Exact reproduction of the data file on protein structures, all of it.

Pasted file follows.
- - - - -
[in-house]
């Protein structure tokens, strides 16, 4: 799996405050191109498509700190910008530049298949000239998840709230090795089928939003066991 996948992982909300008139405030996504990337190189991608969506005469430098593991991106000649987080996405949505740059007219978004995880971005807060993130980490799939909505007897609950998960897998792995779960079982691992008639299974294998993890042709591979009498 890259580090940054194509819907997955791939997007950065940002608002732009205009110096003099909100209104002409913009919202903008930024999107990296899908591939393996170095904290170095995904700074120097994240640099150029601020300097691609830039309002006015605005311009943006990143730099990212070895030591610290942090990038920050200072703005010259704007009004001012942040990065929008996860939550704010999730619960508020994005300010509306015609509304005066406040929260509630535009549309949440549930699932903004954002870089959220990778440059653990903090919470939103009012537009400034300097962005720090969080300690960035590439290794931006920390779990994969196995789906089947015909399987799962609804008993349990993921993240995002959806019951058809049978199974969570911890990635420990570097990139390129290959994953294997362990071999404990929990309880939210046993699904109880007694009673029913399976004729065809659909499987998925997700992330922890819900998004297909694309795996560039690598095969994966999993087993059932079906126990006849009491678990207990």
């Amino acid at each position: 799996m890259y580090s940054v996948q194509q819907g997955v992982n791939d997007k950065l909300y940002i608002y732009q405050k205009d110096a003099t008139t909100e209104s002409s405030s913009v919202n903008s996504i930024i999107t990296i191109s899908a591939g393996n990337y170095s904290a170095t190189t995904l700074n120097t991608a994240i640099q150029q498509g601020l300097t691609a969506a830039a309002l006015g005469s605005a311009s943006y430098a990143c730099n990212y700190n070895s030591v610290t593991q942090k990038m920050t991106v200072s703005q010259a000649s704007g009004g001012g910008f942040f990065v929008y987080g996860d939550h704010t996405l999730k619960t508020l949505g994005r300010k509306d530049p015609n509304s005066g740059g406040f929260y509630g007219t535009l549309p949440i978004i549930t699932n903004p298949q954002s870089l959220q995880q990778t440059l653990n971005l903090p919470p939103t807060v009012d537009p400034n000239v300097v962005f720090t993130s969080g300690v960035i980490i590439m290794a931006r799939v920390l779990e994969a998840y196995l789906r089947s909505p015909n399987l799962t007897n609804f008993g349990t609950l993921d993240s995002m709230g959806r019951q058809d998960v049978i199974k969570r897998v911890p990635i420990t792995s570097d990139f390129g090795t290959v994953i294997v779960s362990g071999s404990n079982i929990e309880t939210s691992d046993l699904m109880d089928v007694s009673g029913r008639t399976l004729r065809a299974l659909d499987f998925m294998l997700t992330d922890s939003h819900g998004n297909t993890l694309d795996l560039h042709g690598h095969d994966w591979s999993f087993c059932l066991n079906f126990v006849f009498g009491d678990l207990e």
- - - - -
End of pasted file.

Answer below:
[in-house]
């Protein structure tokens, strides 16, 4: 799996405050191109498509700190910008530049298949000239998840709230090795089928939003066991 996948992982909300008139405030996504990337190189991608969506005469430098593991991106000649987080996405949505740059007219978004995880971005807060993130980490799939909505007897609950998960897998792995779960079982691992008639299974294998993890042709591979009498 890259580090940054194509819907997955791939997007950065940002608002732009205009110096003099909100209104002409913009919202903008930024999107990296899908591939393996170095904290170095995904700074120097994240640099150029601020300097691609830039309002006015605005311009943006990143730099990212070895030591610290942090990038920050200072703005010259704007009004001012942040990065929008996860939550704010999730619960508020994005300010509306015609509304005066406040929260509630535009549309949440549930699932903004954002870089959220990778440059653990903090919470939103009012537009400034300097962005720090969080300690960035590439290794931006920390779990994969196995789906089947015909399987799962609804008993349990993921993240995002959806019951058809049978199974969570911890990635420990570097990139390129290959994953294997362990071999404990929990309880939210046993699904109880007694009673029913399976004729065809659909499987998925997700992330922890819900998004297909694309795996560039690598095969994966999993087993059932079906126990006849009491678990207990």
């Amino acid at each position: 799996m890259y580090s940054v996948q194509q819907g997955v992982n791939d997007k950065l909300y940002i608002y732009q405050k205009d110096a003099t008139t909100e209104s002409s405030s913009v919202n903008s996504i930024i999107t990296i191109s899908a591939g393996n990337y170095s904290a170095t190189t995904l700074n120097t991608a994240i640099q150029q498509g601020l300097t691609a969506a830039a309002l006015g005469s605005a311009s943006y430098a990143c730099n990212y700190n070895s030591v610290t593991q942090k990038m920050t991106v200072s703005q010259a000649s704007g009004g001012g910008f942040f990065v929008y987080g996860d939550h704010t996405l999730k619960t508020l949505g994005r300010k509306d530049p015609n509304s005066g740059g406040f929260y509630g007219t535009l549309p949440i978004i549930t699932n903004p298949q954002s870089l959220q995880q990778t440059l653990n971005l903090p919470p939103t807060v009012d537009p400034n000239v300097v962005f720090t993130s969080g300690v960035i980490i590439m290794a931006r799939v920390l779990e994969a998840y196995l789906r089947s909505p015909n399987l799962t007897n609804f008993g349990t609950l993921d993240s995002m709230g959806r019951q058809d998960v049978i199974k969570r897998v911890p990635i420990t792995s570097d990139f390129g090795t290959v994953i294997v779960s362990g071999s404990n079982i929990e309880t939210s691992d046993l699904m109880d089928v007694s009673g029913r008639t399976l004729r065809a299974l659909d499987f998925m294998l997700t992330d922890s939003h819900g998004n297909t993890l694309d795996l560039h042709g690598h095969d994966w591979s999993f087993c059932l066991n079906f126990v006849f009498g009491d678990l207990e």